Over 175,00 indexed names have been added to FamilySearch’s free collection, Dominican Republic Civil Registration, 1801-2010. Spanning over 200 years, the collection includes images of births, marriages, and deaths as well as some divorces and indexes. “Some of these records have been indexed and are searchable as part of this collection,” states the collection description. “Additional images and indexed records will be published as they become available. These records were obtained from public access sources in the Dominican Republic.”
FamilySearch has updated its collection of indexed Catholic parish record images for Coutances et d’Avranche Diocese, 1533-1894. Baptisms, marriages, and burials are all included. “Parishes within this diocese are within the boundaries of the department of Manche,” states a collection description. “French commission for Informatics and Liberties (CNIL) does not allow publication of sensitive data below 150 years.”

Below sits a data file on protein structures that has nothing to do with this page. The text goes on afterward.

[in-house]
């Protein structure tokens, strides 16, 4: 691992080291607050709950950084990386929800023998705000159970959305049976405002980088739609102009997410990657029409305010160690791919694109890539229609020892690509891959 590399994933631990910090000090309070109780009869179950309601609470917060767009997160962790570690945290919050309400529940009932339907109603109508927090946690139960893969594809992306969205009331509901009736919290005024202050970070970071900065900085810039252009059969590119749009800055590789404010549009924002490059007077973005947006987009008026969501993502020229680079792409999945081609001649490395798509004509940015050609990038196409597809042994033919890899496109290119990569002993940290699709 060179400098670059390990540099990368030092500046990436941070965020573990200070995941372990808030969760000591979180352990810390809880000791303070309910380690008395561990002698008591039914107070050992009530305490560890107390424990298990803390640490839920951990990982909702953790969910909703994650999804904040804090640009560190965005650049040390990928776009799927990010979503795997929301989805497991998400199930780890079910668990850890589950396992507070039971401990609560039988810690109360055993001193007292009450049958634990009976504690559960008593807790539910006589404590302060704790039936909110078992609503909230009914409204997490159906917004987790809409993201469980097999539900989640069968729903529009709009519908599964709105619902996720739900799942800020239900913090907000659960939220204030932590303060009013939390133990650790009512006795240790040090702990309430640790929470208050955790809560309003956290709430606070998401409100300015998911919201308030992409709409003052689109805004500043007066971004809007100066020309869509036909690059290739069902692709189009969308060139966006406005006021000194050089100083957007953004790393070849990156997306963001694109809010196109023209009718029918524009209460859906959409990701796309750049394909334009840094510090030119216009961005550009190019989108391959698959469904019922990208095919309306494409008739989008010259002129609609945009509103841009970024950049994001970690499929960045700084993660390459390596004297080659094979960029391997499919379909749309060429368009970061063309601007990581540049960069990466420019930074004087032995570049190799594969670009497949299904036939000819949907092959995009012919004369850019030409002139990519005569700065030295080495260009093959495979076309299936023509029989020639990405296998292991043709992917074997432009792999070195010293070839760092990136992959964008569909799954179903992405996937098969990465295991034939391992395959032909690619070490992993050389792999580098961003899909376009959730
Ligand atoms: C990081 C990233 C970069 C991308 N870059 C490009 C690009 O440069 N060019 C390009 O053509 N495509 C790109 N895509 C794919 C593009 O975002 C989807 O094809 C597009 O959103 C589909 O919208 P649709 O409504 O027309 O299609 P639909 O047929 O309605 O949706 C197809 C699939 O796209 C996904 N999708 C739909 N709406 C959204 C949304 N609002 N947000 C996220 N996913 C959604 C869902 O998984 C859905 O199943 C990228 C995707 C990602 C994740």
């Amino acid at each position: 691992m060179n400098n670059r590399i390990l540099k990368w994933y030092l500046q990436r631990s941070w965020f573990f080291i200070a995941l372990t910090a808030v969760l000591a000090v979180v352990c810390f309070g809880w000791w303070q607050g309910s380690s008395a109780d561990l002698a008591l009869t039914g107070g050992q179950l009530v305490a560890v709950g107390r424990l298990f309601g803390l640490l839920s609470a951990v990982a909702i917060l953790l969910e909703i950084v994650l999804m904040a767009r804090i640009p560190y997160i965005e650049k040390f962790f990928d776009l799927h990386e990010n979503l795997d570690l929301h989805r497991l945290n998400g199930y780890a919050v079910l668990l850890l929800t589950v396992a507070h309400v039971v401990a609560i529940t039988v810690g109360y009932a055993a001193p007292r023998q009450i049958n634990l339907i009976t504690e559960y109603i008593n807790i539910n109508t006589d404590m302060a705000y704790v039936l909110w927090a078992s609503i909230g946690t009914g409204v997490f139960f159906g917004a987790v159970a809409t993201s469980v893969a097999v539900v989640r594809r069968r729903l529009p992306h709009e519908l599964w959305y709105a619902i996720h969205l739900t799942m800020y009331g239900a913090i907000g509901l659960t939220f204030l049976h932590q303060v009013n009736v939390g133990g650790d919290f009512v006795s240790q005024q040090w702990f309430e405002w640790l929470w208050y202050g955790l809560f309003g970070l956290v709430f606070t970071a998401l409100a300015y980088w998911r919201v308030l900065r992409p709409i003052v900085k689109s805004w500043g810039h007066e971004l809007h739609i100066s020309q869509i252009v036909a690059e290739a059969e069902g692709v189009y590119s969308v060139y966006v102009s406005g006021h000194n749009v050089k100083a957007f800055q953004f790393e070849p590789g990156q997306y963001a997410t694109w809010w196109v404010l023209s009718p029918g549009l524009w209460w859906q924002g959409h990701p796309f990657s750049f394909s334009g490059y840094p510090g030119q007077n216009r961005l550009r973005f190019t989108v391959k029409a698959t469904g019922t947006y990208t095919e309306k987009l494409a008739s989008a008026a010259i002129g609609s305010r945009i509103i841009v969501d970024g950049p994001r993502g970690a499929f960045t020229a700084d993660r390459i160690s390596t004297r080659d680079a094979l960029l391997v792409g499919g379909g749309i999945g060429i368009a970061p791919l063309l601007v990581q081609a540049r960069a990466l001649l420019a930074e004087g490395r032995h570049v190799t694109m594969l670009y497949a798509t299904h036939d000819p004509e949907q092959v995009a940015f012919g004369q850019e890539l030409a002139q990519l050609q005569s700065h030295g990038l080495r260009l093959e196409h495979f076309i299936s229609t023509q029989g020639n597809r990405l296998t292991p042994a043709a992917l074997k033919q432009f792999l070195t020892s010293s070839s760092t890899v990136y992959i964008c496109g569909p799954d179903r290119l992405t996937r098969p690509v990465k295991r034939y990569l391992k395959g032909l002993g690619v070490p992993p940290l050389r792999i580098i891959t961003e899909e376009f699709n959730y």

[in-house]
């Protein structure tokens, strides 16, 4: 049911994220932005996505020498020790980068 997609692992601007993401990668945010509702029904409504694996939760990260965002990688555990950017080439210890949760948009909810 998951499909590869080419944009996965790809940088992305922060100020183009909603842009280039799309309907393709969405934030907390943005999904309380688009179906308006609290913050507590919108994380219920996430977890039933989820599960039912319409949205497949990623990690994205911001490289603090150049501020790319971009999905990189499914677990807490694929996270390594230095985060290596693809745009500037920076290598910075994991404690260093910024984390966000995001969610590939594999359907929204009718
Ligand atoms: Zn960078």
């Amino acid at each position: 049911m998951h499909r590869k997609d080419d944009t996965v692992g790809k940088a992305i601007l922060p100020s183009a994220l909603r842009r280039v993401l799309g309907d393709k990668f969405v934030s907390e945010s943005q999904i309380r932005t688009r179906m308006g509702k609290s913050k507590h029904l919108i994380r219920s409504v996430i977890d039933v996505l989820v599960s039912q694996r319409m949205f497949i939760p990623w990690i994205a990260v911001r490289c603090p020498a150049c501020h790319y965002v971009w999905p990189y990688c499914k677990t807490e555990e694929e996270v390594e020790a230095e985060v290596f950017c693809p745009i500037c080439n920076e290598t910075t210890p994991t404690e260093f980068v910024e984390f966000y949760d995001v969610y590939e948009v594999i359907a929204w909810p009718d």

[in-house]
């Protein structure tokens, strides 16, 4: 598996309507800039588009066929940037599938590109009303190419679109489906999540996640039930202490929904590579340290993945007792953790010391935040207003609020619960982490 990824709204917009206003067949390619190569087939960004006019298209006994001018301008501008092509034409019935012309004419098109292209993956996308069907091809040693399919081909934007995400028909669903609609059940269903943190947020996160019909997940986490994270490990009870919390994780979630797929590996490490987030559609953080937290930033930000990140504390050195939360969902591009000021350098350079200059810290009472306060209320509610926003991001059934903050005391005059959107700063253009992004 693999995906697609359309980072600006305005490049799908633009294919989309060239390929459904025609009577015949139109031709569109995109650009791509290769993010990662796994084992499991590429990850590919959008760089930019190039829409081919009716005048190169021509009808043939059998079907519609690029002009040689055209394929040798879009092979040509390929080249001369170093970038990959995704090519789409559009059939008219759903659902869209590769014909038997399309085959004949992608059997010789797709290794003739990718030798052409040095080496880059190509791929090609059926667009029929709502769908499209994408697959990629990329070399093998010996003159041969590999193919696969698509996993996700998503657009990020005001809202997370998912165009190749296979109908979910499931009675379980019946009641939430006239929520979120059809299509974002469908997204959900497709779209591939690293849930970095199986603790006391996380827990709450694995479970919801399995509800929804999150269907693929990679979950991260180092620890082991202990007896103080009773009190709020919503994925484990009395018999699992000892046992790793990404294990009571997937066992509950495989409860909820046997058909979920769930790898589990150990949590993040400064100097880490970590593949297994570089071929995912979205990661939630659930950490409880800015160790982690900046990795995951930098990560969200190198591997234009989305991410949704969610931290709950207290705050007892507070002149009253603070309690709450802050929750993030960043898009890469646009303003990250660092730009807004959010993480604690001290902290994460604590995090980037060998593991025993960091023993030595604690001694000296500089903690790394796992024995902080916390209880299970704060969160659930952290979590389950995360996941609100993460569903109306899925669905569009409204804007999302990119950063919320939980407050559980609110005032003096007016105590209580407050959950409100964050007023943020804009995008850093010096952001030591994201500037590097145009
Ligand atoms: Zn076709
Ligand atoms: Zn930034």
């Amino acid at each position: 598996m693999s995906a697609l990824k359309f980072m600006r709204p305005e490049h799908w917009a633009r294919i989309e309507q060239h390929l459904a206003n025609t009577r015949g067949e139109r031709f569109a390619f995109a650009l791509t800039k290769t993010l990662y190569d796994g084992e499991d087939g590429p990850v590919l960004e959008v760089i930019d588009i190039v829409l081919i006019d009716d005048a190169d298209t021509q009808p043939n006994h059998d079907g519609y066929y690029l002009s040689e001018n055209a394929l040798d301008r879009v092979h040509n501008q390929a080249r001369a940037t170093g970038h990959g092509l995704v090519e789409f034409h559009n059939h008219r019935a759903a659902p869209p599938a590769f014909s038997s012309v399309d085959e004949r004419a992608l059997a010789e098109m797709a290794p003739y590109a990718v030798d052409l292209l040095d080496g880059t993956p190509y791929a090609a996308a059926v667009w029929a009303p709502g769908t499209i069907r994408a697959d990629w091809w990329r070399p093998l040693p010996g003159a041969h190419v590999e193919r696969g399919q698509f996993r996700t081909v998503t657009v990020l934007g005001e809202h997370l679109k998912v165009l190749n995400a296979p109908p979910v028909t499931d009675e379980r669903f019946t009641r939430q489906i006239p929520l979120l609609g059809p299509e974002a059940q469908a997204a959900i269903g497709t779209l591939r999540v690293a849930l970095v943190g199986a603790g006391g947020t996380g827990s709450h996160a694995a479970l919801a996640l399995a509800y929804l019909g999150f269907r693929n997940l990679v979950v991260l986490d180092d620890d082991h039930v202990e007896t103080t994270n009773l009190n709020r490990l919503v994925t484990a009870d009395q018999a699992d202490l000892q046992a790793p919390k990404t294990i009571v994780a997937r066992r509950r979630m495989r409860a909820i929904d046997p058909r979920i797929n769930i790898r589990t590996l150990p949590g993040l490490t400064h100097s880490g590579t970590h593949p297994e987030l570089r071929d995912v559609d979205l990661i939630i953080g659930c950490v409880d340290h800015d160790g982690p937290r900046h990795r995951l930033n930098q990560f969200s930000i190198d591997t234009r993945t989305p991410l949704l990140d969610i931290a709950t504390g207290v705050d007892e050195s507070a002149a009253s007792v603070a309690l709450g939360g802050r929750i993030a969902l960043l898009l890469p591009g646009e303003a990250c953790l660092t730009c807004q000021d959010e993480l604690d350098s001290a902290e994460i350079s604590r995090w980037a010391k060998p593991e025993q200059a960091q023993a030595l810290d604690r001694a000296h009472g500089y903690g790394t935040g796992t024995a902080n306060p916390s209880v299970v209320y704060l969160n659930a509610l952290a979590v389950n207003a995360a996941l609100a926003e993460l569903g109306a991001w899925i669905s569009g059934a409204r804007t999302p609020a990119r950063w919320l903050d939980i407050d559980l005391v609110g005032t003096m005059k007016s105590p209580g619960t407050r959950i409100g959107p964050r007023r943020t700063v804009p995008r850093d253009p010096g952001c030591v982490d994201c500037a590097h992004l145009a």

FamilySearch continues to publish more Italian civil registration records! These are some of the latest:
Just shy of a million records have been added recently to FamilySearch’s free collection, Netherlands, Archival Indexes, Miscellaneous Records. “Archives around the Netherlands have contributed indexes which cover many record sources, such as civil registration, church records, emigration lists, military registers, and land and tax records,” says the collection description. “These records cover events like birth, marriage, death, burial, emigration and immigration, military enrollment and more. These indexes were originally collected, combined and published by OpenArchives.”
There are now over two century’s worth of records in the free FamilySearch collection, Nicaragua Civil Registration, 1809-2013. It includes “births, marriages, deaths, and other records created by civil registration offices in various departments of Nicaragua.” Civil registration in Nicaragua didn’t begin until 1879, and it appears that most records in this collection date from that year or later.